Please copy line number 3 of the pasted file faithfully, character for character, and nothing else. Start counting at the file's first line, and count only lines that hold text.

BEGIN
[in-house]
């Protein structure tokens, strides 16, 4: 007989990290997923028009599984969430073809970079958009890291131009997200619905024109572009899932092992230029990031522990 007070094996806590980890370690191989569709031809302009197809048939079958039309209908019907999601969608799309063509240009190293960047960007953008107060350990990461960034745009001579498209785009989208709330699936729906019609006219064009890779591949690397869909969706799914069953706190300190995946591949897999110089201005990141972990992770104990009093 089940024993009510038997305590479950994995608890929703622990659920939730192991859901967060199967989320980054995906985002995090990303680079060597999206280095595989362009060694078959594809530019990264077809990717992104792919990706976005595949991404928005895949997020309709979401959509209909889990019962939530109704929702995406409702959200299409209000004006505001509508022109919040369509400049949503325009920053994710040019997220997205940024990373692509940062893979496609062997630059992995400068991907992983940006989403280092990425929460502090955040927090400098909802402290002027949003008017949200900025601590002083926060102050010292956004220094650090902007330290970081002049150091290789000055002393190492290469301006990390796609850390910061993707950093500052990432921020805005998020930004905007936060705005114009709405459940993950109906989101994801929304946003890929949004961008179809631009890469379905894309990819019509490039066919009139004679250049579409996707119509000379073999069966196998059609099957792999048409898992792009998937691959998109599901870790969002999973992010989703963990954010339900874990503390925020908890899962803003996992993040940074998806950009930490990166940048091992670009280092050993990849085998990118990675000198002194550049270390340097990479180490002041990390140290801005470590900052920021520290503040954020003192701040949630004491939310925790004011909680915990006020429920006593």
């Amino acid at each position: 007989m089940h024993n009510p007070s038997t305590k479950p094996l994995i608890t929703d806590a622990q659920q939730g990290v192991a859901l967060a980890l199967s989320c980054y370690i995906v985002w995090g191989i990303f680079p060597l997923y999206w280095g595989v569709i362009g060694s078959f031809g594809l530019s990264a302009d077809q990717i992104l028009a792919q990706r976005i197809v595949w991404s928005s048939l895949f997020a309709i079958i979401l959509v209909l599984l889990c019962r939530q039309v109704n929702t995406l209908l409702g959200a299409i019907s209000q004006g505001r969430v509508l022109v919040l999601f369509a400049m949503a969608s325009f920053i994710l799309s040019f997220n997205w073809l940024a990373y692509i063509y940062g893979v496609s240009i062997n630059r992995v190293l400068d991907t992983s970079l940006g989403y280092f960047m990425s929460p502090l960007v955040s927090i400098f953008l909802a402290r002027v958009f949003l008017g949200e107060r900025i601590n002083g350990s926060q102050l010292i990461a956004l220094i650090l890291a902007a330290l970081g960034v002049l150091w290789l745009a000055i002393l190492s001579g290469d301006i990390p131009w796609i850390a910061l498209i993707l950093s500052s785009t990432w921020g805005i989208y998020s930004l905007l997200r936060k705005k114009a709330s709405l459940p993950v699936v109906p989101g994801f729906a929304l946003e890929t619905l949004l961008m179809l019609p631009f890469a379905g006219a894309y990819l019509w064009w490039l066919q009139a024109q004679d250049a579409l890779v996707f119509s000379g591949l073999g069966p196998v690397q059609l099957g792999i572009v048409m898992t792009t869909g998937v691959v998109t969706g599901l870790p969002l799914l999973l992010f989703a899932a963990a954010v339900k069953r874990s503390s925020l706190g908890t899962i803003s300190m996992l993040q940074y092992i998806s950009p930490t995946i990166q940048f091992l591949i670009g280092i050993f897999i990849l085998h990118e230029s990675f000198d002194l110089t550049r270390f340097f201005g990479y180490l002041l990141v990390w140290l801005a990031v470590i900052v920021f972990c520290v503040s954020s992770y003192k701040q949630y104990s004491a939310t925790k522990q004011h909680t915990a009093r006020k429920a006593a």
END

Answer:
């Amino acid at each position: 007989m089940h024993n009510p007070s038997t305590k479950p094996l994995i608890t929703d806590a622990q659920q939730g990290v192991a859901l967060a980890l199967s989320c980054y370690i995906v985002w995090g191989i990303f680079p060597l997923y999206w280095g595989v569709i362009g060694s078959f031809g594809l530019s990264a302009d077809q990717i992104l028009a792919q990706r976005i197809v595949w991404s928005s048939l895949f997020a309709i079958i979401l959509v209909l599984l889990c019962r939530q039309v109704n929702t995406l209908l409702g959200a299409i019907s209000q004006g505001r969430v509508l022109v919040l999601f369509a400049m949503a969608s325009f920053i994710l799309s040019f997220n997205w073809l940024a990373y692509i063509y940062g893979v496609s240009i062997n630059r992995v190293l400068d991907t992983s970079l940006g989403y280092f960047m990425s929460p502090l960007v955040s927090i400098f953008l909802a402290r002027v958009f949003l008017g949200e107060r900025i601590n002083g350990s926060q102050l010292i990461a956004l220094i650090l890291a902007a330290l970081g960034v002049l150091w290789l745009a000055i002393l190492s001579g290469d301006i990390p131009w796609i850390a910061l498209i993707l950093s500052s785009t990432w921020g805005i989208y998020s930004l905007l997200r936060k705005k114009a709330s709405l459940p993950v699936v109906p989101g994801f729906a929304l946003e890929t619905l949004l961008m179809l019609p631009f890469a379905g006219a894309y990819l019509w064009w490039l066919q009139a024109q004679d250049a579409l890779v996707f119509s000379g591949l073999g069966p196998v690397q059609l099957g792999i572009v048409m898992t792009t869909g998937v691959v998109t969706g599901l870790p969002l799914l999973l992010f989703a899932a963990a954010v339900k069953r874990s503390s925020l706190g908890t899962i803003s300190m996992l993040q940074y092992i998806s950009p930490t995946i990166q940048f091992l591949i670009g280092i050993f897999i990849l085998h990118e230029s990675f000198d002194l110089t550049r270390f340097f201005g990479y180490l002041l990141v990390w140290l801005a990031v470590i900052v920021f972990c520290v503040s954020s992770y003192k701040q949630y104990s004491a939310t925790k522990q004011h909680t915990a009093r006020k429920a006593a």